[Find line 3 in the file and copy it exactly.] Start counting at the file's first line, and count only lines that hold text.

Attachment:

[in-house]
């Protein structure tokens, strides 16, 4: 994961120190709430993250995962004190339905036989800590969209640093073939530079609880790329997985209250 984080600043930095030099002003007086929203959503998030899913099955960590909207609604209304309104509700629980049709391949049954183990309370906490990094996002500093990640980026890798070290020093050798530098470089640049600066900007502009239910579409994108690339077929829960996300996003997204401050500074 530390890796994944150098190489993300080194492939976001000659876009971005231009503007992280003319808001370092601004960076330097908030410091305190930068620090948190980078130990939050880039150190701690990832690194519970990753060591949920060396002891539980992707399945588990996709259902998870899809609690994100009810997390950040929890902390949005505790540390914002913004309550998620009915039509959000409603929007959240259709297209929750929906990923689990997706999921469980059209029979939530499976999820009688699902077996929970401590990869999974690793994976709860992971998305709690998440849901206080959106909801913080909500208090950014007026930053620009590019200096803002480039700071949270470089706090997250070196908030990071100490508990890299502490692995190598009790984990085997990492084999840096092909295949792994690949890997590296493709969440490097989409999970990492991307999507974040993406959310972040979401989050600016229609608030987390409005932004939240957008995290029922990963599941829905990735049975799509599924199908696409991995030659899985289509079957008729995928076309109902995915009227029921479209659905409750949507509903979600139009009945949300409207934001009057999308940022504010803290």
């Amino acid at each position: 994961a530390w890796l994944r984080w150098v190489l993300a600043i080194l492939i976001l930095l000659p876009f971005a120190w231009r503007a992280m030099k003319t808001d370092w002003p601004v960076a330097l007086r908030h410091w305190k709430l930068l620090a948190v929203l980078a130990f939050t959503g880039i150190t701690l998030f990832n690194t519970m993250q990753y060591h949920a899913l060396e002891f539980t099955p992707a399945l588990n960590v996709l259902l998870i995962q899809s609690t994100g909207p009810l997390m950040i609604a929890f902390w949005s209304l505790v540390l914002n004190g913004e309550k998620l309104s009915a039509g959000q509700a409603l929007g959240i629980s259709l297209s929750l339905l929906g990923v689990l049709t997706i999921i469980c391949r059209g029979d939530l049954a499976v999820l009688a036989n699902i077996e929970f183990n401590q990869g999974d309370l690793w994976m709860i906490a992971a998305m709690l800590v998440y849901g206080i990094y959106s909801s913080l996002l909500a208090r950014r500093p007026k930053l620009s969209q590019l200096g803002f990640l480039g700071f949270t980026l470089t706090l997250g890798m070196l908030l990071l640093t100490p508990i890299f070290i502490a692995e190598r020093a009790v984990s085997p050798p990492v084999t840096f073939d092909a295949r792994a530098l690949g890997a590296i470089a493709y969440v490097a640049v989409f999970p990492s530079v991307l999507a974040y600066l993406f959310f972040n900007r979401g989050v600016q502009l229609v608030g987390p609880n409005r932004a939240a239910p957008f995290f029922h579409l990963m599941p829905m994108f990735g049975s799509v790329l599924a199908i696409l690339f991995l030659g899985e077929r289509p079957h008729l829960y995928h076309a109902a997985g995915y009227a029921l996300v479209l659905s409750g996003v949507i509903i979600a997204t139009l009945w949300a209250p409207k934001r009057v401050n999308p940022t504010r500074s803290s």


């Amino acid at each position: 994961a530390w890796l994944r984080w150098v190489l993300a600043i080194l492939i976001l930095l000659p876009f971005a120190w231009r503007a992280m030099k003319t808001d370092w002003p601004v960076a330097l007086r908030h410091w305190k709430l930068l620090a948190v929203l980078a130990f939050t959503g880039i150190t701690l998030f990832n690194t519970m993250q990753y060591h949920a899913l060396e002891f539980t099955p992707a399945l588990n960590v996709l259902l998870i995962q899809s609690t994100g909207p009810l997390m950040i609604a929890f902390w949005s209304l505790v540390l914002n004190g913004e309550k998620l309104s009915a039509g959000q509700a409603l929007g959240i629980s259709l297209s929750l339905l929906g990923v689990l049709t997706i999921i469980c391949r059209g029979d939530l049954a499976v999820l009688a036989n699902i077996e929970f183990n401590q990869g999974d309370l690793w994976m709860i906490a992971a998305m709690l800590v998440y849901g206080i990094y959106s909801s913080l996002l909500a208090r950014r500093p007026k930053l620009s969209q590019l200096g803002f990640l480039g700071f949270t980026l470089t706090l997250g890798m070196l908030l990071l640093t100490p508990i890299f070290i502490a692995e190598r020093a009790v984990s085997p050798p990492v084999t840096f073939d092909a295949r792994a530098l690949g890997a590296i470089a493709y969440v490097a640049v989409f999970p990492s530079v991307l999507a974040y600066l993406f959310f972040n900007r979401g989050v600016q502009l229609v608030g987390p609880n409005r932004a939240a239910p957008f995290f029922h579409l990963m599941p829905m994108f990735g049975s799509v790329l599924a199908i696409l690339f991995l030659g899985e077929r289509p079957h008729l829960y995928h076309a109902a997985g995915y009227a029921l996300v479209l659905s409750g996003v949507i509903i979600a997204t139009l009945w949300a209250p409207k934001r009057v401050n999308p940022t504010r500074s803290s």